The Brooklyn Bridge, opened on May 24, 1883, was built by the Roebling family, and its chief engineer was a woman! Emily Roebling was the third chief engineer (she replaced her injured husband, who had replaced his injured father!), and was the person to see the bridge through its completion. Measuring 5,989 feet long, it spans the East River between Manhattan and Brooklyn in New York City. It is a suspension bridge with several large pillars holding up the steel cables. The unique design includes a walking path between the two lanes, a sitting area in the center of the bridge, and several compartments that have been used to store wine, medical supplies and even food!
When it was first opened to the public, there was a great deal of skepticism over whether it would be safe enough to hold weight. Suspension bridges were a newer style of bridge-building. People were afraid to ride over it in horse-drawn carriages (cars were not invented yet), let alone walk over it. In fact, a few days after the opening, a moment of panic resulted in a stampede of people trying to get off the bridge.
To foster people’s trust in the construction, the city called on P.T Barnum to escort 21 elephants across the bridge. What an amazing sight that must have been!
Try to construct a bridge that is wide enough to allow two “lanes” of traffic and long enough to hold 21 “elephants”. Those elephants can be in the form of 21 bolts, lego people, jelly beans, or whatever else you have accessible. Can your construction hold the weight?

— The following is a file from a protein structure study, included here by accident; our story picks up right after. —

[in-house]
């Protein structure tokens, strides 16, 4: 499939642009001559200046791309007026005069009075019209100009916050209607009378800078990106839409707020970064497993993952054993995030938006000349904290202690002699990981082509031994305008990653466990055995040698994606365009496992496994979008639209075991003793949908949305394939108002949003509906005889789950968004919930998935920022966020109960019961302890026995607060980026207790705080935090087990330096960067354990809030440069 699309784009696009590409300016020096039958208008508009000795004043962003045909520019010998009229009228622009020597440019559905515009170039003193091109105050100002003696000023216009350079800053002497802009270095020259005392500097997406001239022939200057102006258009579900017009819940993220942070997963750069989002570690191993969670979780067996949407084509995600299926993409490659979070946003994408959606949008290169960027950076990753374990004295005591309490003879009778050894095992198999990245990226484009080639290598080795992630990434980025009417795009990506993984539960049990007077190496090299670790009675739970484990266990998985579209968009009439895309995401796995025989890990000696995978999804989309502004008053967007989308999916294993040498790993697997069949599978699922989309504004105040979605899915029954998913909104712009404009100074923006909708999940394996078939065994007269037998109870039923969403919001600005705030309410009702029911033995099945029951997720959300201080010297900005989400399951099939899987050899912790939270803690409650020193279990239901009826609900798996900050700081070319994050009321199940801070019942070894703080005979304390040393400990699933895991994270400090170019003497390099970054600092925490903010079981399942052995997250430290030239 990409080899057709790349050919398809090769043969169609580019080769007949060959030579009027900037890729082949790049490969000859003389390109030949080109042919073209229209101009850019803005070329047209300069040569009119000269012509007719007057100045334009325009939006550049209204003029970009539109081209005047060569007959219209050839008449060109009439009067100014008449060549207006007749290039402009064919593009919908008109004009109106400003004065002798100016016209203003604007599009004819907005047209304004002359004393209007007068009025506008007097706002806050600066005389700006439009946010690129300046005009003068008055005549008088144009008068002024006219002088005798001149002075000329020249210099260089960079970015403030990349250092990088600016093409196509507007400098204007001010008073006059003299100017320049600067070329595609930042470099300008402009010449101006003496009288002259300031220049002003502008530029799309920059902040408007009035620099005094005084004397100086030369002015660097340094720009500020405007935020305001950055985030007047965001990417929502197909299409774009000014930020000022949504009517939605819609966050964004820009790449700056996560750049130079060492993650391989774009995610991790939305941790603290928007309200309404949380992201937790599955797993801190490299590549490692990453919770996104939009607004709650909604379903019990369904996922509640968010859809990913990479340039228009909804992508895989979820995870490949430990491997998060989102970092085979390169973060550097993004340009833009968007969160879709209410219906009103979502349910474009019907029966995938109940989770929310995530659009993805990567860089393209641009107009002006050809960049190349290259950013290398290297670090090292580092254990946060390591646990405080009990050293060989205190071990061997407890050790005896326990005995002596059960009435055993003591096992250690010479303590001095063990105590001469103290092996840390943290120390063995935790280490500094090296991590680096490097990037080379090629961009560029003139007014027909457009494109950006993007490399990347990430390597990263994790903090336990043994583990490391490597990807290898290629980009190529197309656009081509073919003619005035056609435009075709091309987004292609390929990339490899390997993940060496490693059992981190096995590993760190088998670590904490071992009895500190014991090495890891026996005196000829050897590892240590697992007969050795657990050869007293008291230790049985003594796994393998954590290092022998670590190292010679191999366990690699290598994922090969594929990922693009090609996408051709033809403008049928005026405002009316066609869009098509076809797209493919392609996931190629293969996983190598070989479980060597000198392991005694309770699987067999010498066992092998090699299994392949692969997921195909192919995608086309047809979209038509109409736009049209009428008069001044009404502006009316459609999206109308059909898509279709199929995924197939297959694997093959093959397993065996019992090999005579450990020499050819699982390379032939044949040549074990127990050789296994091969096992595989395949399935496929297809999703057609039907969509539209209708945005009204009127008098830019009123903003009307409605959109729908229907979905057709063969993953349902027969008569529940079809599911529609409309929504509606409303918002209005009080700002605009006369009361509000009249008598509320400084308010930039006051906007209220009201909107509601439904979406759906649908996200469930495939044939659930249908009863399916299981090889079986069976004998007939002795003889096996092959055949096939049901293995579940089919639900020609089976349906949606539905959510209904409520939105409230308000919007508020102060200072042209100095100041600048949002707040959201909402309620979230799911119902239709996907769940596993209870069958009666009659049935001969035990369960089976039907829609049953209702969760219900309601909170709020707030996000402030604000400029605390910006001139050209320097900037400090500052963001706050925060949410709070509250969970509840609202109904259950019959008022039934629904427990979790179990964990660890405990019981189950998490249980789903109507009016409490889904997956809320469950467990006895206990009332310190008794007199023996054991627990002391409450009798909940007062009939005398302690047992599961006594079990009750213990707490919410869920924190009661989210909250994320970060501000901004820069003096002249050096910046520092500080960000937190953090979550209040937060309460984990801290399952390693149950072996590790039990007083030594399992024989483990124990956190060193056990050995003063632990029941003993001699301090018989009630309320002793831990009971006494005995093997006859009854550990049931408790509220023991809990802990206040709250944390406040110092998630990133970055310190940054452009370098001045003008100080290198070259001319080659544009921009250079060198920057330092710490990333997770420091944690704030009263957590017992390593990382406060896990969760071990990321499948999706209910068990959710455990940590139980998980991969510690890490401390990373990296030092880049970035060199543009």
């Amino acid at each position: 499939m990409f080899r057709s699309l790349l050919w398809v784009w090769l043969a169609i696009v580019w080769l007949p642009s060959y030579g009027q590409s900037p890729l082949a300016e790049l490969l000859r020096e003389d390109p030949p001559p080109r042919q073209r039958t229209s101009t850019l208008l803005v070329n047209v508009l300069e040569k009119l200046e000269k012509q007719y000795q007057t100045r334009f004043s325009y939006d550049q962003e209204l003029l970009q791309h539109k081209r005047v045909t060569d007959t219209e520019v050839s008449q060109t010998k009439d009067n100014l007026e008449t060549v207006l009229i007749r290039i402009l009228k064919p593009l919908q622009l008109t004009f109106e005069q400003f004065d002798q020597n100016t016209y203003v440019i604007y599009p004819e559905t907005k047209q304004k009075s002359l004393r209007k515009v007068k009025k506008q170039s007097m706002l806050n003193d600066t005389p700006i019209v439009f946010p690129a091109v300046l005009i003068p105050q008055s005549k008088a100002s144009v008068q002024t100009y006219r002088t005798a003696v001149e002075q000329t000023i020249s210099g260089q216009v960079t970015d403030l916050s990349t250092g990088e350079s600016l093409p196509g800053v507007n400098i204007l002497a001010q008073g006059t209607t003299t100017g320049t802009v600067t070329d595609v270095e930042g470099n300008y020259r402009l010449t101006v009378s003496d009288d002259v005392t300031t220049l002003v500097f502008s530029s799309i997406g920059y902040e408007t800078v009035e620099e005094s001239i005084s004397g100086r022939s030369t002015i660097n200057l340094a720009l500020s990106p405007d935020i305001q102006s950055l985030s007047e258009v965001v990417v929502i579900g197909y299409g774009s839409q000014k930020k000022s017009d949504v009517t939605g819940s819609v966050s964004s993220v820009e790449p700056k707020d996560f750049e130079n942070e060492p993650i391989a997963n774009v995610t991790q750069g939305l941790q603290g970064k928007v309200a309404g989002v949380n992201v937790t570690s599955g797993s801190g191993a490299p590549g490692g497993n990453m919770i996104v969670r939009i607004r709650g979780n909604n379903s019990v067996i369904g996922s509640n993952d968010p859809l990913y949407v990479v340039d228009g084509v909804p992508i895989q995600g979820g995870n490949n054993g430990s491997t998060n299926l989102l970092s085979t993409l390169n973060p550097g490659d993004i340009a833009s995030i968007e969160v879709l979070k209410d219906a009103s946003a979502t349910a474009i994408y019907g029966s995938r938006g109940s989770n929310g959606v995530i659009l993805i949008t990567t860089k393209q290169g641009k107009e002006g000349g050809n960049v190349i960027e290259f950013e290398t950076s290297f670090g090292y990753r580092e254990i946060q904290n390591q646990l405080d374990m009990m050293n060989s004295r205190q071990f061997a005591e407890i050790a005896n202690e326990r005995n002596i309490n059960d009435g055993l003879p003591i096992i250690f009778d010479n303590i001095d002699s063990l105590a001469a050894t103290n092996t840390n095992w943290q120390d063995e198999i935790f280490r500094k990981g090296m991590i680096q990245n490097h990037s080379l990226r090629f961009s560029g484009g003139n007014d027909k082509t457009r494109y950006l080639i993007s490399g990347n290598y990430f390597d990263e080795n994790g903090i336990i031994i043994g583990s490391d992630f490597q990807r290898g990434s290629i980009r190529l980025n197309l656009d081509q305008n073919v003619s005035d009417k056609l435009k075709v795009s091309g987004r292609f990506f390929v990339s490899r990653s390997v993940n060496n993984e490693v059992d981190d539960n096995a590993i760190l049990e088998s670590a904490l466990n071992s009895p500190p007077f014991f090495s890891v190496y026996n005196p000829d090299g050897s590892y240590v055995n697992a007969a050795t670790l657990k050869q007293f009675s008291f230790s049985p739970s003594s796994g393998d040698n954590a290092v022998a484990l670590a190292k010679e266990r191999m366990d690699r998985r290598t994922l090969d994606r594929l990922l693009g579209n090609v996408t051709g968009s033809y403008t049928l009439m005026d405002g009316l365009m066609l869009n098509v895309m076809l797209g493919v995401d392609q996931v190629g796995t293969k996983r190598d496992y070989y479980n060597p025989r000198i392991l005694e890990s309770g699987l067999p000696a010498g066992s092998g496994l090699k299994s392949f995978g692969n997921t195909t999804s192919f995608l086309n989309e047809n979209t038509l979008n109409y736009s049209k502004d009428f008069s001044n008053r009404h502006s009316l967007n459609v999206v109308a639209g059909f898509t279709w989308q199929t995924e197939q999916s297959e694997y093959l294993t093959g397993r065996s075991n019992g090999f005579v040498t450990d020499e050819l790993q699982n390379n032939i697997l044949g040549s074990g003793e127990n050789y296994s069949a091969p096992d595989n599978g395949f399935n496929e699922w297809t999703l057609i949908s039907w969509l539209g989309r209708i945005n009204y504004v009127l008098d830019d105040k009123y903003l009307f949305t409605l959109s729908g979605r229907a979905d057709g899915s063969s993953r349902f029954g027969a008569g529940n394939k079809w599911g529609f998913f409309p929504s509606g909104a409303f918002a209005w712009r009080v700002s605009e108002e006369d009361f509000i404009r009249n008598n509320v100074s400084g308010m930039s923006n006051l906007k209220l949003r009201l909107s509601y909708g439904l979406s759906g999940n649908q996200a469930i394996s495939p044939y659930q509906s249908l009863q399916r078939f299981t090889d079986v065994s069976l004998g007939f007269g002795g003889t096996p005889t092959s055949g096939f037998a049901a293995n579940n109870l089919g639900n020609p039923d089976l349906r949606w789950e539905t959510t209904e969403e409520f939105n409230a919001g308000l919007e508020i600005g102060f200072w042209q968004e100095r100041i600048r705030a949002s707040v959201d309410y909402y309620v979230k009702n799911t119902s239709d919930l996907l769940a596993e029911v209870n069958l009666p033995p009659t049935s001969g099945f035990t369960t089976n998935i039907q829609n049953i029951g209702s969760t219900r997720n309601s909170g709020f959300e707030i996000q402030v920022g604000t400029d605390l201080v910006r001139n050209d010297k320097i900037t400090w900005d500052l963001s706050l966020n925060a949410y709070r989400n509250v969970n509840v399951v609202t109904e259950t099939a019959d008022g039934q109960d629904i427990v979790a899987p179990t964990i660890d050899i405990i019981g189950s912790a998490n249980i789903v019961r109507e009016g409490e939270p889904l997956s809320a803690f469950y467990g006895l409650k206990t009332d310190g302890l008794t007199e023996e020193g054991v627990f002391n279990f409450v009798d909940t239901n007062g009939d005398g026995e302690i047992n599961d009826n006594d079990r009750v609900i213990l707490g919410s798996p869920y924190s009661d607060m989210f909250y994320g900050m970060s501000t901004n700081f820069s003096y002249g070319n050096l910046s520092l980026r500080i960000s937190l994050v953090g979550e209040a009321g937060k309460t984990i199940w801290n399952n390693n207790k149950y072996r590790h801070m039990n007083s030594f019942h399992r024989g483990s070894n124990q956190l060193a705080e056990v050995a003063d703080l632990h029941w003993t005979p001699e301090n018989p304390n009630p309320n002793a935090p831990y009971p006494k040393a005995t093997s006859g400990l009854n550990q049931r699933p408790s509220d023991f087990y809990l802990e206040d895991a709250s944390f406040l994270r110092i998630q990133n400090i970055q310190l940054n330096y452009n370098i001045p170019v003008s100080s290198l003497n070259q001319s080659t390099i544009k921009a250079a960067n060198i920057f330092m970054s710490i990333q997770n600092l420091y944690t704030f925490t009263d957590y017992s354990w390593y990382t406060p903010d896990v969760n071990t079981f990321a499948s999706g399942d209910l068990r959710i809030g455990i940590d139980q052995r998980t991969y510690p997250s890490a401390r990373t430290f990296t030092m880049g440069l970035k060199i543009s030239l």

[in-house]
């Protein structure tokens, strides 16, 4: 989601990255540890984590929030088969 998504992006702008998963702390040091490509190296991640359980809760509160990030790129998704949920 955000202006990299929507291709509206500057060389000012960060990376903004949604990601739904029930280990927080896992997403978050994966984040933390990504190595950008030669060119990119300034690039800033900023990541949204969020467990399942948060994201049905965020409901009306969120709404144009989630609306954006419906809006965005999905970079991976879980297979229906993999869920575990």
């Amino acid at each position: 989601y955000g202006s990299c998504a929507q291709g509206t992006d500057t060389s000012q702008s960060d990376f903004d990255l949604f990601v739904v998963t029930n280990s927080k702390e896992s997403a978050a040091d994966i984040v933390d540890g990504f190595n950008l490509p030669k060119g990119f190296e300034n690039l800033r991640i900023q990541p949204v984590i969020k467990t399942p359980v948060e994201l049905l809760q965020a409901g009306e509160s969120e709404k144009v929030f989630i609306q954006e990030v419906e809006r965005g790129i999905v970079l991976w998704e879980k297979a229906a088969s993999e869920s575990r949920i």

Count how many pieces you used to build. How many pieces can you stack before they fall down?
Fun Fact: Viola Gentry and Elinor Smith flew planes under the Brooklyn Bridge during the 1920s. Is your bridge high enough that you can fly a plane under it?
Physical Activity – Fort Building
Get some of those wiggles out while learning a little about construction, creative engineering, and using resources strategically. Build a blanket fort together!
- Collect some lightweight blankets and sheets, as well as clips, rubber bands, and clothespins.
- Find a suitable area to design your blanket fort. This can be in the living room, a bedroom, the basement, or even outside on a nice day! Make sure the area is cleaned up first. No one wants to step on a lego while creating their fort!
- Relocate some chairs, stools, couch cushions and pillows to help with the construction.